• In the beginning was the Word … and the Word became flesh and made his dwelling among us.

The high Christology of the New Testament is significant. God himself did what humans not only did not do but could not do. I am not convinced that our inability was the result of Adam’s sin. Somehow it is part of being mortal – not God – in the context of God’s creation.

  • God’s plan for the ultimate future is something we cannot really begin to fathom. It will be something different, where night and sea (chaos) and human sin are no longer part of the picture. Our science, based on this world, cannot get us from here to there.

Redemption from the singular sin of Adam does not seem an emphasis in the sweep of scripture. Perhaps our errant human interpretation of Paul in Romans 5 and 1 Cor. 15 and of Genesis 3 has made the singular act of Adam and Eve so important. One drawback of this interpretation is that it seems to make the incarnation a response, rather than part of God’s plan from the beginning. I don’t think that this is consistent with the relationship between creation and Christ found in John 1 and Colossians 1.

God is not the author of evil. Some suggest that the singular sin of Adam and Eve is required to save God from being the author of sin and evil. However, it seems to me that it is really the bestowal of genuine creaturely freedom that saves God from this charge. This freedom could have come in any way at any time. The important fact is that given freedom we fell individually and as a species. I tend to agree with C.S. Lewis’s description in The Problem of Pain, CH 5 “The Fall of Man.”

For long centuries, God perfected the animal form which was to become the vehicle of humanity and the image of Himself. He gave it hands whose thumbs could be applied to each of the fingers, and jaws and teeth and throat capable of articulation, and a brain sufficiently complex to execute all of the material motions whereby rational thought is incarnated. The creature may have existed in this stage for ages before it became man: it may have even been clever enough to make things which a clever archaeologist would accept as proof of its humanity. But it was only an animal because all its physical and psychical processes where directed to purely material and natural ends. Then in fullness of time, God caused to descend upon this organism, both on its psychology and physiology, a new kind of consciousness which could say “I” and “me,” which could look upon itself as an object, which knew God, which could make judgments of truth, beauty, and goodness, and which was so far above time that is could perceive time flowing past. … We do not know how many of these creatures God made, nor how long they continued in the Paradisal state. But sooner or later they fell. Someone or something whispered that they could become as gods. … They wanted some corner in the universe in which they could say to God, “This is our business, not yours.” But there is no such corner. They wanted to be nouns, but they were and must eternally be, mere adjectives. We have no idea what particular act, or series of acts, the self-contradictory, impossible wish found expression. For all I can see, it might have concerned the literal eating of a fruit, but the question is of no consequence.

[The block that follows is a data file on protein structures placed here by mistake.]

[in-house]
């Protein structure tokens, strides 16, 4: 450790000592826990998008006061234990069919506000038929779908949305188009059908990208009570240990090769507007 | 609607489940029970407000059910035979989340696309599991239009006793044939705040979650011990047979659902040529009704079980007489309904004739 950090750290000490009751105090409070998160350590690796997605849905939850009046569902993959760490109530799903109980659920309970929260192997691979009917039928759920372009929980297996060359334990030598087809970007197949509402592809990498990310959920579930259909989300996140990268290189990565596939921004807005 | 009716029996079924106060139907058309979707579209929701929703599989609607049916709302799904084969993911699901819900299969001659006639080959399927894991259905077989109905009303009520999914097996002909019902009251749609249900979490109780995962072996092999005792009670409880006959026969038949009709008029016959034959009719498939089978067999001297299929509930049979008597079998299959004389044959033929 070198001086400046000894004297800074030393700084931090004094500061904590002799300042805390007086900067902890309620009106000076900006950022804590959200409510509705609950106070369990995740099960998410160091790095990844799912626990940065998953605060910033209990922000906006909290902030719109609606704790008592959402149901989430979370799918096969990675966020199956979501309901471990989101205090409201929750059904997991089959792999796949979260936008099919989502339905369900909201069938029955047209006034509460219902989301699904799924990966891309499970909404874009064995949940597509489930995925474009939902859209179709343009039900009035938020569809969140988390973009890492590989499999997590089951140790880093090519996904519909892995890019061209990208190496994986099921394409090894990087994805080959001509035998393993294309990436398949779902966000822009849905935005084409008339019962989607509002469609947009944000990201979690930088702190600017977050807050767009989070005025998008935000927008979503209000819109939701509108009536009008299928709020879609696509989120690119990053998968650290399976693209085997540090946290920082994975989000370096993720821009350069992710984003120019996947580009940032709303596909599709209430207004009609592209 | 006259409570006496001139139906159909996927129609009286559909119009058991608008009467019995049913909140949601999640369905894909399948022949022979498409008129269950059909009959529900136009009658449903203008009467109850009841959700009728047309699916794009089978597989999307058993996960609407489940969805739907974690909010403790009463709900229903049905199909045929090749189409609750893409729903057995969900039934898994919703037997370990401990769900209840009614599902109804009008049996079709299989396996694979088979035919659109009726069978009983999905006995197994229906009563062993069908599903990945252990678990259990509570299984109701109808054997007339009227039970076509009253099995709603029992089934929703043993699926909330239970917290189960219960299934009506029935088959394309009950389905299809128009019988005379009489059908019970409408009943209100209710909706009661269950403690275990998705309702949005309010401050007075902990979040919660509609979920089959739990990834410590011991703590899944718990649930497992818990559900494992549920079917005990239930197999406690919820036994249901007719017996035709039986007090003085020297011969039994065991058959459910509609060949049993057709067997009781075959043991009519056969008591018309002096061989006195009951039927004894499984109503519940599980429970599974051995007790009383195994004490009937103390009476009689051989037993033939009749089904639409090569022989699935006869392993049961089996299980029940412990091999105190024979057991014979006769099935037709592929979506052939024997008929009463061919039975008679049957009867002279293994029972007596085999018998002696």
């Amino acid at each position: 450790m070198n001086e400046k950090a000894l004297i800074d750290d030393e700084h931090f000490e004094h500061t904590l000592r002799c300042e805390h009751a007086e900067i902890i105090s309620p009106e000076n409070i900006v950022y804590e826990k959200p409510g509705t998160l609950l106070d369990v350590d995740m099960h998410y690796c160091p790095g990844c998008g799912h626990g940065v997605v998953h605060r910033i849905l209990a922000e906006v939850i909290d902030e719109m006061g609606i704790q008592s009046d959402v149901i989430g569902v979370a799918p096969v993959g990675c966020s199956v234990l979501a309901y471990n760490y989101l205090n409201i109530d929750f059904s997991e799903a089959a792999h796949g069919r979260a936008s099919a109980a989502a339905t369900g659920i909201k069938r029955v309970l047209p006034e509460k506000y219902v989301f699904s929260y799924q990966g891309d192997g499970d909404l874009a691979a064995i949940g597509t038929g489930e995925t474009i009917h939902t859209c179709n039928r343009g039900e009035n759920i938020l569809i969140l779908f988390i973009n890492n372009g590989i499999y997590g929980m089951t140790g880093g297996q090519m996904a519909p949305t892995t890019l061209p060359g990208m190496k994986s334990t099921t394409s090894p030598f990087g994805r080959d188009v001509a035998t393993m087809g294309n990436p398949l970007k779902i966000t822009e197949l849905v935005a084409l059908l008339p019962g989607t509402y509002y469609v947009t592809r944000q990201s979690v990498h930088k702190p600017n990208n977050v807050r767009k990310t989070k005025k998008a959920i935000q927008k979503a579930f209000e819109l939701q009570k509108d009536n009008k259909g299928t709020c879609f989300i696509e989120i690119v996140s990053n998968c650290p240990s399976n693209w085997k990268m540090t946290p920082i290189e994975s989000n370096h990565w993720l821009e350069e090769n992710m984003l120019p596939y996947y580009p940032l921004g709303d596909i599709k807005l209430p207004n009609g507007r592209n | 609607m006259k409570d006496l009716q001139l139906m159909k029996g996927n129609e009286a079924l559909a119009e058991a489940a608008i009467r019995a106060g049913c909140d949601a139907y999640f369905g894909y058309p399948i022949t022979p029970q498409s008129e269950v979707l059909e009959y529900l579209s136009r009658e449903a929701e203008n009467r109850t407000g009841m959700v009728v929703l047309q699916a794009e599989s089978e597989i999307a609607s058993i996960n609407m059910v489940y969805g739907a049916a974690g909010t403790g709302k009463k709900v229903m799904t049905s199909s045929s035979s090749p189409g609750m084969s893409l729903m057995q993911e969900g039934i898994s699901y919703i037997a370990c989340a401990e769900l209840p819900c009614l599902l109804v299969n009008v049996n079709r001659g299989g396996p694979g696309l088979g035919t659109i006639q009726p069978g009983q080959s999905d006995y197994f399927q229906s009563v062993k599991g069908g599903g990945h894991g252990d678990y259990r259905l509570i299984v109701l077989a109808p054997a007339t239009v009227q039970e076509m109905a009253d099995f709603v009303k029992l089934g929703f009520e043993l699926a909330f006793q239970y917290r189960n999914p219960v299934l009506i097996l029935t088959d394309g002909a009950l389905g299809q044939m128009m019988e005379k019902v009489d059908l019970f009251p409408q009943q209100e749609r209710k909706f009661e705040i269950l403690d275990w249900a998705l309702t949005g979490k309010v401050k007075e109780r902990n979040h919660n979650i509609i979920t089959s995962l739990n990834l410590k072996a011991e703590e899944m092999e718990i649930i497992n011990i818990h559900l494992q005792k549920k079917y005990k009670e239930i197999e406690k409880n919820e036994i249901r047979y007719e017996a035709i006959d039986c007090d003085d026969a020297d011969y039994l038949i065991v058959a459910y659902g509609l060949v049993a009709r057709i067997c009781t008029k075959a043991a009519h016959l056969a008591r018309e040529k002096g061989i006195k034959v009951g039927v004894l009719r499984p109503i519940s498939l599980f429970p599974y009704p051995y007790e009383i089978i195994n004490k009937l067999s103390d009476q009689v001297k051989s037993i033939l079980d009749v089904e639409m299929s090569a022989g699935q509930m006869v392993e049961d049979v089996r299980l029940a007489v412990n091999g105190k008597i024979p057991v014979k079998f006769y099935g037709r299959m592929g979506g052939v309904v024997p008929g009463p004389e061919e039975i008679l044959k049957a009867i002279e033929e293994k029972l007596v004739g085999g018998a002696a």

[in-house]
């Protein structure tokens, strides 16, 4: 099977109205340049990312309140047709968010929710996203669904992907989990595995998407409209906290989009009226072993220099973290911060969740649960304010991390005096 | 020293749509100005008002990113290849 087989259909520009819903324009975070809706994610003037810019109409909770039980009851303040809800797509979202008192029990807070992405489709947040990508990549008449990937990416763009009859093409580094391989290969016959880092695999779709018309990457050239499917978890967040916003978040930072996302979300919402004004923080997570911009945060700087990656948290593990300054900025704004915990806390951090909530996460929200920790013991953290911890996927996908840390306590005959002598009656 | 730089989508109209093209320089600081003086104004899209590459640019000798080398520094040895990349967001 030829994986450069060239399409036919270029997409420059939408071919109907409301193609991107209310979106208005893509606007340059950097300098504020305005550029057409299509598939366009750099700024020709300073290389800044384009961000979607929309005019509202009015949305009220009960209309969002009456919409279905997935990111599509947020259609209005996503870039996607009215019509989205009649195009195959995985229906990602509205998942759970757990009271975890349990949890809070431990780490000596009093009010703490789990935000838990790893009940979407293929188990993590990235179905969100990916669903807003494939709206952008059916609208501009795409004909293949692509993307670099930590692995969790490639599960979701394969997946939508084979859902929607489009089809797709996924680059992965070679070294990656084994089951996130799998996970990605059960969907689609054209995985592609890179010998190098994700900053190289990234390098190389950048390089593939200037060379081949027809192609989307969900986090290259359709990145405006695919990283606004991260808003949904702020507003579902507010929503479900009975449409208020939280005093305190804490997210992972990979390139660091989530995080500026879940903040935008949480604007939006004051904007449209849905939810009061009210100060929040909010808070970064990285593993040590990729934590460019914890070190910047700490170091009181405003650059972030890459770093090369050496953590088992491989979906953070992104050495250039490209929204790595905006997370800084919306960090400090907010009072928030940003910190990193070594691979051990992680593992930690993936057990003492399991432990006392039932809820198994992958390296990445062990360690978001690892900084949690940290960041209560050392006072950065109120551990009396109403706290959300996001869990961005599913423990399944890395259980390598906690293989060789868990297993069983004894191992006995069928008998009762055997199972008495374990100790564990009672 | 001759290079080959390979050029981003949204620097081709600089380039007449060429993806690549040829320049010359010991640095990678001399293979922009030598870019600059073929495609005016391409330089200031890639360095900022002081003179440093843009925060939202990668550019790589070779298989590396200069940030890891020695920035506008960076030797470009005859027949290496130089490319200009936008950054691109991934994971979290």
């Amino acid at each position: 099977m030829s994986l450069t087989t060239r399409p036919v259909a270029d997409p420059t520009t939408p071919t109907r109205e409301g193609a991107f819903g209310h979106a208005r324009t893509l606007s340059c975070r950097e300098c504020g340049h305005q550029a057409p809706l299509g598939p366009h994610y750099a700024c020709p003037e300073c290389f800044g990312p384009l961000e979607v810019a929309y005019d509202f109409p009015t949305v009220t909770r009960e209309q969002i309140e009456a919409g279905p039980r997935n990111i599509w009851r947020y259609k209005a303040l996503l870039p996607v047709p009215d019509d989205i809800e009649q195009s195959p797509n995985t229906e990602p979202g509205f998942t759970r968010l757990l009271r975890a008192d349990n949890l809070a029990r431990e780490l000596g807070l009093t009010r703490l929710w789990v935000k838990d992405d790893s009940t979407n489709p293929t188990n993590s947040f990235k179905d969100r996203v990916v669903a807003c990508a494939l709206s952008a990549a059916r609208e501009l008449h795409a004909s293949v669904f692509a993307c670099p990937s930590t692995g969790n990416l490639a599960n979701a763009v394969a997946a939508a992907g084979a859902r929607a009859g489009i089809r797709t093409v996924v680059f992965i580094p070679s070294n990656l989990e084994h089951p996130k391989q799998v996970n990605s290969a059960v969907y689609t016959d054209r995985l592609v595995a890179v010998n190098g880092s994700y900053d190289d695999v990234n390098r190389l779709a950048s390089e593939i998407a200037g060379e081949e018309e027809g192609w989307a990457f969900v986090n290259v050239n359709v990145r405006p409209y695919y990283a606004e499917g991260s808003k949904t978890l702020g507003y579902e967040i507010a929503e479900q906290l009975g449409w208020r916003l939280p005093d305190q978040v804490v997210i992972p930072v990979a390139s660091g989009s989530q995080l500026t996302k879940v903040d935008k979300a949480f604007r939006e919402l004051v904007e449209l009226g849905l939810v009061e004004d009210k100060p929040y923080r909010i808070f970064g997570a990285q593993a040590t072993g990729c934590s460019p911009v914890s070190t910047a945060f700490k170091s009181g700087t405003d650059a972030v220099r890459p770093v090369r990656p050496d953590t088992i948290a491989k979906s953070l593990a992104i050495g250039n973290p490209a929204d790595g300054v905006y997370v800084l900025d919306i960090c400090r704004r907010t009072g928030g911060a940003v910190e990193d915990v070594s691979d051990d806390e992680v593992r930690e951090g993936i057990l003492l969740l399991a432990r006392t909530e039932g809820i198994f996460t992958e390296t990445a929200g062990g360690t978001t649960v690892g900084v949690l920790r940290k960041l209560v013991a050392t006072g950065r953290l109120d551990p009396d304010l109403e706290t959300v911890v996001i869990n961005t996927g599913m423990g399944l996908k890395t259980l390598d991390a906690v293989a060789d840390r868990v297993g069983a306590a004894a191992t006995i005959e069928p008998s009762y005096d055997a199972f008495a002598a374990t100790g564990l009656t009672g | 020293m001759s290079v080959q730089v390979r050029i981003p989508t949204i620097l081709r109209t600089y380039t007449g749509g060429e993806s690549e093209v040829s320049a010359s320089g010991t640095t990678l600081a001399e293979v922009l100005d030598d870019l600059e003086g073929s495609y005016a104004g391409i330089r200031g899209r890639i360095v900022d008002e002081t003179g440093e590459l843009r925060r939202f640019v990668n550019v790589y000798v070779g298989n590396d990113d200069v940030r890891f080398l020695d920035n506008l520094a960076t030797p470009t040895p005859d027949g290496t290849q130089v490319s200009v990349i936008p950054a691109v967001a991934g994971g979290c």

God could have created humans any way he chose. It makes little sense to sit in judgment on his choice. All we can really do is go with the evidence. And the evidence seems clear: God created humans through evolutionary processes. The process probably involved a population no smaller than some thousands. Like Fugle (although I don’t quite agree with all of his conclusions and I am sure that he doesn’t agree with all of mine) I think that we should use Scripture to rightly interpret what we observe and experience in nature and, at the same time, allow the natural world to inform us how to rightly interpret the Bible.

All in all Fugle’s book is an excellent resource on the interaction of evolutionary biology with Christian faith. It will open the door for many important discussions. His commitment to Christian faith, his honesty with the scientific evidence, and his clear readable style make it a book well worth reading.

And let’s resume a discussion. I am open to being convinced that a unique Adam and Eve and a singular well defined act of rebellion are essential for redemption through Christ to be meaningful. As Fugle and others (Tim Keller, Derek Kidner, Denis Alexander, Jack Collins, Henri Blocher, John Stott, for example) have shown, there are ways to reconcile human evolution with such a view.

Is Adam central to Christian theology?

Is the Biblical story best framed as introduction, problem, solution, conclusion? (I.e. as creation, fall, redemption, new creation)

If you wish to contact me directly, you may do so at rjs4mail[at]att.net

If you would like to comment please see Human Evolution and the Bible at Jesus Creed.